So how does an easy home win over a soon-to-be 4-7 Kansas squad make the Greatest Win nominees list? Three reasons: 1) West's performance was simply magnificent--On Larry Smith's 62nd birthday, West rushed for 319 yards on 33 carries, a single-game Mizzou record that still stands. 2) This quite simply wasn't a game Mizzou would have won in the past. KU made big plays on special teams (who didn't against Mizzou that year?), and riding confidence from the previous year's 15-7 win over Mizzou, they played extremely well. 3) Without this win, the later great 1998 memories simply would not have taken place.
Mizzou led 20-13 at halftime, with West having exceeded 100 yards just 23 minutes into the game, but KU's Henri Childs returned a punt 79 yards for a touchdown just two minutes into the second half to tie up the score. Then Corby Jones threw an interception, leading to a 23-20 KU lead; suddenly, ghosts of the 1997 loss to KU (in which Corby played the worst game of his final two seasons in an MU uniform) started flooding to the surface.
With Mizzou in desperate need of a response, West stepped up. A 33-yard run set up a 3-yard West touchdown, which gave Mizzou a 27-23 lead. Mizzou got the ball back but was forced to punt; Vince Sebo's attempt was blocked, and KU took over at the MU 7 with another chance to take the lead. However, Tiger safety Harold Piersey stepped in front of a Zac Wegner pass in the endzone (KU fans swear it was pass interference) and stifled the threat.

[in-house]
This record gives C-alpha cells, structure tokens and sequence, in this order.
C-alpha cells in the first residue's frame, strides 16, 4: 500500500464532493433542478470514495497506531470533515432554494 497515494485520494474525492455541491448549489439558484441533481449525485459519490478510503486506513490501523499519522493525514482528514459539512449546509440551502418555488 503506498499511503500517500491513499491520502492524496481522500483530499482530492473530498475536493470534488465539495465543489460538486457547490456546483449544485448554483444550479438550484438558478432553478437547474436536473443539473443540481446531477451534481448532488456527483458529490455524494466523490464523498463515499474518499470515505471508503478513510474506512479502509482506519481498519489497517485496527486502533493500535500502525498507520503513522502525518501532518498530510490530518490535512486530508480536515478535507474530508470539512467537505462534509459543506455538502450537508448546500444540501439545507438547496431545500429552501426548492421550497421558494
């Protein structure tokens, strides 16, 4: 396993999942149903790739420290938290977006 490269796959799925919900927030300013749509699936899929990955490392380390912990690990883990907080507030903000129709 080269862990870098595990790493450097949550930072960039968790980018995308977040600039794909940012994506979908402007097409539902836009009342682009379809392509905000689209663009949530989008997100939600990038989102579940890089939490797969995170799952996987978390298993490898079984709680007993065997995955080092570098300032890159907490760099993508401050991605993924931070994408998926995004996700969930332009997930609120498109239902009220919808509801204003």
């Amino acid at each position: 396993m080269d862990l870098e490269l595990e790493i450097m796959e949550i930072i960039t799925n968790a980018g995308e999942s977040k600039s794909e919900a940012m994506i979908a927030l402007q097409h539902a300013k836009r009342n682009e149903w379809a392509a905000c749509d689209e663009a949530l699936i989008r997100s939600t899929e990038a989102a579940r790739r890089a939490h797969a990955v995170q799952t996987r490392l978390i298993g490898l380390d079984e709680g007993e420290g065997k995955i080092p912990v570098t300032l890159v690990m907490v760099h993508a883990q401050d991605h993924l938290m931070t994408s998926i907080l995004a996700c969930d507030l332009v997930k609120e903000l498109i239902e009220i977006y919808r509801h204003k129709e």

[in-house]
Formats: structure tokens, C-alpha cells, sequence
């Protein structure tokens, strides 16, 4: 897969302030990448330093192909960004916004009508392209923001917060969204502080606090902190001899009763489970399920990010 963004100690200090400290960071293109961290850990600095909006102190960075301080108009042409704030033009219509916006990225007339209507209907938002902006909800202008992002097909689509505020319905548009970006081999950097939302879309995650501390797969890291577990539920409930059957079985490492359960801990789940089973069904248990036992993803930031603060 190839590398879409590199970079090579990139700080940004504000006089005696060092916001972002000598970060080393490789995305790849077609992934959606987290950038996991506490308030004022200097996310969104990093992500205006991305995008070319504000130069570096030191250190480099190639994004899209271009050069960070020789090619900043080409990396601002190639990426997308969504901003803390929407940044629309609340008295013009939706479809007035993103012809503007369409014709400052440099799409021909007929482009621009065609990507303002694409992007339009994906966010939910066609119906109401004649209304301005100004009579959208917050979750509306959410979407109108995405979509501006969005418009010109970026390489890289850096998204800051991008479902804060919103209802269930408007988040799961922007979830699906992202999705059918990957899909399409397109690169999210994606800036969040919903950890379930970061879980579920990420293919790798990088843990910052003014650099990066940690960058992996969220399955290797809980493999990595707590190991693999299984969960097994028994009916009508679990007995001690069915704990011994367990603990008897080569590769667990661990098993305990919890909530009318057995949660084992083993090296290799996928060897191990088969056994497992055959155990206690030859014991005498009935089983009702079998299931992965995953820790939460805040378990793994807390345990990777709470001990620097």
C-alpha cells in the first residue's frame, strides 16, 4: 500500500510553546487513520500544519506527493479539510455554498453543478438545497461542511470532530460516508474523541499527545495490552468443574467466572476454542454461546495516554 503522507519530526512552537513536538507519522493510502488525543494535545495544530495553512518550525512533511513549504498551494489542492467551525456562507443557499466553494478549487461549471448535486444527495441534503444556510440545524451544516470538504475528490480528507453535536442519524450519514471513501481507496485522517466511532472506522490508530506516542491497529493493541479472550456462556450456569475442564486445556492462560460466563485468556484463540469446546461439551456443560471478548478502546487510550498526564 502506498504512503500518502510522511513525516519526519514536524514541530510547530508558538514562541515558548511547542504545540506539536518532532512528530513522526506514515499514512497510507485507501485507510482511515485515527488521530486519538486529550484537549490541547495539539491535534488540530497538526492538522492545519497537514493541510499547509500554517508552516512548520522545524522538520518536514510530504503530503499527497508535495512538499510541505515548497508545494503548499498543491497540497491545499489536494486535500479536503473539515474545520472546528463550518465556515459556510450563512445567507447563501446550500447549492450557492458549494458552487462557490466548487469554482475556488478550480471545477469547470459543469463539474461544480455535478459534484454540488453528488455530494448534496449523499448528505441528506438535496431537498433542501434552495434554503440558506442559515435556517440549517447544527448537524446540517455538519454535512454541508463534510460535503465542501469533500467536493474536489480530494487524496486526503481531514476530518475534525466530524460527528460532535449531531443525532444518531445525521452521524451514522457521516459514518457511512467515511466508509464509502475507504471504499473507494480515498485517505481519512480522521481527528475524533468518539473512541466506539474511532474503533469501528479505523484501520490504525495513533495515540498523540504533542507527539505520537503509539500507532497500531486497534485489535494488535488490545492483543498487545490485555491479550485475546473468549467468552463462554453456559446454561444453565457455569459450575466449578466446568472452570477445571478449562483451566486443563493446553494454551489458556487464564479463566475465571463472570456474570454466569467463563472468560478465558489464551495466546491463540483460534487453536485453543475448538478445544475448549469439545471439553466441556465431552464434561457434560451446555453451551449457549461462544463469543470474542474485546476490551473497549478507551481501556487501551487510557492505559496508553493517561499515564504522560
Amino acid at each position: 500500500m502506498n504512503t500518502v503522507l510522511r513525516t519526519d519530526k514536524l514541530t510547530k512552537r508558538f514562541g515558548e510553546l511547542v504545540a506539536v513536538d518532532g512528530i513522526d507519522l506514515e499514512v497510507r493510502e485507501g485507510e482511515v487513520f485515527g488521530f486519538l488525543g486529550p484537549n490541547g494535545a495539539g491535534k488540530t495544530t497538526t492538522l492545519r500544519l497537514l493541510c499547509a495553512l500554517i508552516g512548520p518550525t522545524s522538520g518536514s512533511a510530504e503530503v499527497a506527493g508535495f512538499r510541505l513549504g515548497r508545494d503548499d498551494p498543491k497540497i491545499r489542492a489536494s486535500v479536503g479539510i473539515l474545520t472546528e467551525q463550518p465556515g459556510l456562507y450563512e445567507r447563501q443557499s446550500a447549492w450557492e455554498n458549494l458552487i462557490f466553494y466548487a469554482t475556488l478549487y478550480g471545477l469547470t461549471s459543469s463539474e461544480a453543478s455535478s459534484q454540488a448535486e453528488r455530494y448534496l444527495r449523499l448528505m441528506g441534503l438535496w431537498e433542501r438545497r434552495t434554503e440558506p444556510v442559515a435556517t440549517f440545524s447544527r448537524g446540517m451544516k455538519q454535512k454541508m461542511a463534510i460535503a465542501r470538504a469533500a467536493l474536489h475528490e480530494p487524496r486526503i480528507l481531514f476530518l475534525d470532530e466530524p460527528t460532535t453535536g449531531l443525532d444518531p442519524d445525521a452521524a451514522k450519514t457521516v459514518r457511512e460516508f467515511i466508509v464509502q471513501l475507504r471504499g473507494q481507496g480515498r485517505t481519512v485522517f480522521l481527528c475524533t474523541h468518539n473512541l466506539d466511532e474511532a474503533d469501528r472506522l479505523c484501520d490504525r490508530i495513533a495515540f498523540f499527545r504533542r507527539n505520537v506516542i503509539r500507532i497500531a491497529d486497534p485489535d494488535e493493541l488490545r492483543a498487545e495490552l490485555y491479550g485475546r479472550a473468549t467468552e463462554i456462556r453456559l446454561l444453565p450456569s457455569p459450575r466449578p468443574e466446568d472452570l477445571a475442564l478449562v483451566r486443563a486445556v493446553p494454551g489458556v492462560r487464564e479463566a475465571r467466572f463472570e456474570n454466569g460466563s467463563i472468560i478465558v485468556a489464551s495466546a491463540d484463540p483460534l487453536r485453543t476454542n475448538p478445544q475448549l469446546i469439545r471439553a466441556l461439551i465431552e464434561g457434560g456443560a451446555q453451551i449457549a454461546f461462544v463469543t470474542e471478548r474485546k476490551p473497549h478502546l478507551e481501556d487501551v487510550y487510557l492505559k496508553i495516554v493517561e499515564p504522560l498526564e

So Mizzou took the ball over at their 20 and quickly faced a fourth-and-1. Sadly, going for it and failing seemed like a better option than risking another punting disaster--Jones snuck ahead for a first down, and then later broke free 48 yards on the option to give Mizzou a 34-23 cushion. Mizzou got the ball back, and with a chance at the all-time single-game rushing record, West raced untouched from 40 yards out for the game-clinching touchdown.
Aftermath: In what I've already claimed was Mizzou's craziest season ever, Mizzou would follow up this win with a 24-3 shellacking of #14 North Carolina and move as high as #7 in the country before injuries, exhaustion, and inconsistency took their toll. In conference play (in one of the Big 8's best years--seven of eight teams finished with winning records), Mizzou would lose four of six down the stretch, still finding time to beat 9-3 Nebraska and 8-4 Colorado. Somehow, they would finish 6-5 and miss out on a bowl despite winning in LA and Columbus in the first month of the season.
Aftermath: This win served as a very nice shot in the arm for a team that would rely on West's legs and defensive play-making to reach eight wins for the first time since 1981. Mizzou would take a lead into halftime the next week at Ohio State (14-13), as they would every game that season, but special teams miscues, bad breaks, and second-half adjustments led to them losing three games by a touchdown or less. Still, though, 8-4 in 1998 was like 10-2 would be today, and without West's effort against Kansas, the season may have gone in a different direction.